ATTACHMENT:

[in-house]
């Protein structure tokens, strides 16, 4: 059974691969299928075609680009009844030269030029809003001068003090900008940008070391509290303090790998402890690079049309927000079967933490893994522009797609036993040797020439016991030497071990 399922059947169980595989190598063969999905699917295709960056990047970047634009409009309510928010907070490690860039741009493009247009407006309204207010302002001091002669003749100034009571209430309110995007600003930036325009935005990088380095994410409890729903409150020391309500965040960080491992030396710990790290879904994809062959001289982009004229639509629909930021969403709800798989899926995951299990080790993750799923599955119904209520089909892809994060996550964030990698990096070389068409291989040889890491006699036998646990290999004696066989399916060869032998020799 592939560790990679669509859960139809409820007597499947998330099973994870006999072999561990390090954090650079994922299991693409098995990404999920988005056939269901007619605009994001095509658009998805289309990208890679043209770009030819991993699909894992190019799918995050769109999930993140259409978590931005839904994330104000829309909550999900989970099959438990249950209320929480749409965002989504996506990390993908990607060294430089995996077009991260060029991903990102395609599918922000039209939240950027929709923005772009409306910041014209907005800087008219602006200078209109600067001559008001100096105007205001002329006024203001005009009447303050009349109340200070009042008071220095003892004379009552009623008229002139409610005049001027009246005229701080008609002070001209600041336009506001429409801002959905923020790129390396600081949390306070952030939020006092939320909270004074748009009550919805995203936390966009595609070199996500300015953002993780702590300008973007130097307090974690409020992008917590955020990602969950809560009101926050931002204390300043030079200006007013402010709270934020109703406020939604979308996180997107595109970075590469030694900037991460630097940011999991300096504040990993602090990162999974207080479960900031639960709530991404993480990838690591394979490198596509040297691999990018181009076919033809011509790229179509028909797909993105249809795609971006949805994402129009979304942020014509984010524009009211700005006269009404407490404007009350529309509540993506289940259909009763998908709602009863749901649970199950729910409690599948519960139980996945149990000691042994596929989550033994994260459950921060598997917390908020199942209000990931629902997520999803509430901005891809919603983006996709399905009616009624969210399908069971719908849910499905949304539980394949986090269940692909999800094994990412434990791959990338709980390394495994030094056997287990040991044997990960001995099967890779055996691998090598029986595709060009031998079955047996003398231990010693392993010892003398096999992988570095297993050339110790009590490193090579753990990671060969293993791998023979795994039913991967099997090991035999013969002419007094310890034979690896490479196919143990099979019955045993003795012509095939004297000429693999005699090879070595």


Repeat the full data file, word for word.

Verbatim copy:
[in-house]
């Protein structure tokens, strides 16, 4: 059974691969299928075609680009009844030269030029809003001068003090900008940008070391509290303090790998402890690079049309927000079967933490893994522009797609036993040797020439016991030497071990 399922059947169980595989190598063969999905699917295709960056990047970047634009409009309510928010907070490690860039741009493009247009407006309204207010302002001091002669003749100034009571209430309110995007600003930036325009935005990088380095994410409890729903409150020391309500965040960080491992030396710990790290879904994809062959001289982009004229639509629909930021969403709800798989899926995951299990080790993750799923599955119904209520089909892809994060996550964030990698990096070389068409291989040889890491006699036998646990290999004696066989399916060869032998020799 592939560790990679669509859960139809409820007597499947998330099973994870006999072999561990390090954090650079994922299991693409098995990404999920988005056939269901007619605009994001095509658009998805289309990208890679043209770009030819991993699909894992190019799918995050769109999930993140259409978590931005839904994330104000829309909550999900989970099959438990249950209320929480749409965002989504996506990390993908990607060294430089995996077009991260060029991903990102395609599918922000039209939240950027929709923005772009409306910041014209907005800087008219602006200078209109600067001559008001100096105007205001002329006024203001005009009447303050009349109340200070009042008071220095003892004379009552009623008229002139409610005049001027009246005229701080008609002070001209600041336009506001429409801002959905923020790129390396600081949390306070952030939020006092939320909270004074748009009550919805995203936390966009595609070199996500300015953002993780702590300008973007130097307090974690409020992008917590955020990602969950809560009101926050931002204390300043030079200006007013402010709270934020109703406020939604979308996180997107595109970075590469030694900037991460630097940011999991300096504040990993602090990162999974207080479960900031639960709530991404993480990838690591394979490198596509040297691999990018181009076919033809011509790229179509028909797909993105249809795609971006949805994402129009979304942020014509984010524009009211700005006269009404407490404007009350529309509540993506289940259909009763998908709602009863749901649970199950729910409690599948519960139980996945149990000691042994596929989550033994994260459950921060598997917390908020199942209000990931629902997520999803509430901005891809919603983006996709399905009616009624969210399908069971719908849910499905949304539980394949986090269940692909999800094994990412434990791959990338709980390394495994030094056997287990040991044997990960001995099967890779055996691998090598029986595709060009031998079955047996003398231990010693392993010892003398096999992988570095297993050339110790009590490193090579753990990671060969293993791998023979795994039913991967099997090991035999013969002419007094310890034979690896490479196919143990099979019955045993003795012509095939004297000429693999005699090879070595």